Soliciting Sailors

The Temporal Dynamics of Dockside Prostitution in South Africa

This paper examines the temporal dynamics of dockside prostitution in South Africa. It assesses how foreign sailors' movements in and out of the country influence local prostitutes' solicitation strategies. It also considers the cultural legacies of their intimate engagements.

The paper focuses on two distinct temporal regimes that define sailors' experiences: the rapid turnaround cycle of Durban's container ship sector and the slower turnaround cycle of Cape Town's deep sea trawling sector.

It makes three sequentially related arguments: that sailors' temporal constraints dictate which solicitation techniques local prostitutes use; that solicitation techniques determine how culture is transmitted between the two ethnically alterior parties; and that the style of cultural transmission impacts how the sailors' cultures are ultimately received by the prostitutes and their communities.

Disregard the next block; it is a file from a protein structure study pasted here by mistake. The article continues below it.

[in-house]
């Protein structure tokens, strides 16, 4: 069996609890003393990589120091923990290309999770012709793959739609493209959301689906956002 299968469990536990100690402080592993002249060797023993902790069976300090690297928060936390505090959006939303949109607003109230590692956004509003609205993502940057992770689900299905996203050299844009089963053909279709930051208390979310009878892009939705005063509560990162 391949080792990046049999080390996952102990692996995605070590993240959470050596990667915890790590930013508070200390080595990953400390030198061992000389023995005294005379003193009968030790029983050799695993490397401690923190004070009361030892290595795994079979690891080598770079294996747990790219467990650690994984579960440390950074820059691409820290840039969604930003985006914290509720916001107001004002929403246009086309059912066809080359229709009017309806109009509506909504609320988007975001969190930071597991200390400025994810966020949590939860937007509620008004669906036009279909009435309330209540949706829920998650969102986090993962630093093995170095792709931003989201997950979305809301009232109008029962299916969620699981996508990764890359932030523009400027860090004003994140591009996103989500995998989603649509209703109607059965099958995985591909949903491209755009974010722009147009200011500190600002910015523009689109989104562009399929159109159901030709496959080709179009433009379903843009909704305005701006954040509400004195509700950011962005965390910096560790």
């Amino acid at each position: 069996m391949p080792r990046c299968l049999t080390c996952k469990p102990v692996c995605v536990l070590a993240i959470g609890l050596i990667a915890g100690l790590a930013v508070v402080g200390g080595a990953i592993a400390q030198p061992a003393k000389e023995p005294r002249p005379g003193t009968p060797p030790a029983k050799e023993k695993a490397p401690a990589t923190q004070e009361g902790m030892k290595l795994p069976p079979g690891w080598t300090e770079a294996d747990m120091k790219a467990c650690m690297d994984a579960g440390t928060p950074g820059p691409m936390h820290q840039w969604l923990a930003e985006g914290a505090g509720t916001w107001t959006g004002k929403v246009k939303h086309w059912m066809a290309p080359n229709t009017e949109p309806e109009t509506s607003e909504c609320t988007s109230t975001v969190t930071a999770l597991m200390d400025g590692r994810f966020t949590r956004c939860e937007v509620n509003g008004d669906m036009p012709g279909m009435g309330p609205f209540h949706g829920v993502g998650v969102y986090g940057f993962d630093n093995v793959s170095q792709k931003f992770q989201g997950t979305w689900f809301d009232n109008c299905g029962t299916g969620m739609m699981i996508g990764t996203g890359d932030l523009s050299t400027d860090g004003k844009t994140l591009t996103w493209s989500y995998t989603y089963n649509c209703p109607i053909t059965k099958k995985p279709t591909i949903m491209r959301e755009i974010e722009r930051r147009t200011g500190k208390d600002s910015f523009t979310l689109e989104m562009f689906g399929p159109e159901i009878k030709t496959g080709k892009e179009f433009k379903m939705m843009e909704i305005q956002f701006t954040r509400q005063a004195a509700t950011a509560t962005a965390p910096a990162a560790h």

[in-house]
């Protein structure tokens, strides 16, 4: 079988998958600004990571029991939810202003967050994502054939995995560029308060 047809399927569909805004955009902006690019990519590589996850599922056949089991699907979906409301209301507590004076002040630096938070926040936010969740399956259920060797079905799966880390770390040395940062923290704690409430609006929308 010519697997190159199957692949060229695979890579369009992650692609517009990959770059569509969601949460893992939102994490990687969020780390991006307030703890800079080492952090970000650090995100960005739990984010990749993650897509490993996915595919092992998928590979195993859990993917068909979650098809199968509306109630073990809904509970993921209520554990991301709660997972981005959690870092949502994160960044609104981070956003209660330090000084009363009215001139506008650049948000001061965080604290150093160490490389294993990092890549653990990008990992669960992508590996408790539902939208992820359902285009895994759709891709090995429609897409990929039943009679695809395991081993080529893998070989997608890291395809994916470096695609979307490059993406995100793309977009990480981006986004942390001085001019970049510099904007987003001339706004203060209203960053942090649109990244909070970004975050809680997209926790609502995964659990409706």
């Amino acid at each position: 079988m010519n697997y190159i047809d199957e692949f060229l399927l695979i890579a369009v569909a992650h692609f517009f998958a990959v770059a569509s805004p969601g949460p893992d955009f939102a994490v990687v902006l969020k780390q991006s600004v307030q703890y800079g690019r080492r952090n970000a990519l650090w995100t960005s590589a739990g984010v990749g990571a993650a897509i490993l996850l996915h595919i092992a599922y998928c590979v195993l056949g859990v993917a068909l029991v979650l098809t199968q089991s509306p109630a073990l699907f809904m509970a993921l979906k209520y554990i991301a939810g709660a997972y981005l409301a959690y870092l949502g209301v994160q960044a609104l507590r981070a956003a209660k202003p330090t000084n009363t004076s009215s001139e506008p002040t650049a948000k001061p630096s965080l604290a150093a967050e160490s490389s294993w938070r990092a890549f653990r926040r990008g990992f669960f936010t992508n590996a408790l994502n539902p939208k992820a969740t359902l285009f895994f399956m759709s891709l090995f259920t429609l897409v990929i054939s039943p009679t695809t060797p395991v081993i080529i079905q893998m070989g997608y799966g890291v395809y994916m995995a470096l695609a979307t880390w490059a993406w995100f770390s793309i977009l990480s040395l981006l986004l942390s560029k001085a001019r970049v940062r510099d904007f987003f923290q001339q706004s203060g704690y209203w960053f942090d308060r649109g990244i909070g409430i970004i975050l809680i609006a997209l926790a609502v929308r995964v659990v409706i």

JSASNote: This paper will be published in a forthcoming issue of the Journal of Southern African Studies. It will be available for subscribers to the Routledge: Taylor & Francis Group (on the Informaworld website), the publishers of JSAS. If you are a student, you should be able to download the article through a university computer. Your institution should have an account with JSAS.




Reference:
Trotter, Henry, "Soliciting Sailors: The Temporal Dynamics of Dockside Prostitution in South Africa" Journal of Southern African Studies Vol.35, No.3 (Sept 2009): 699-713.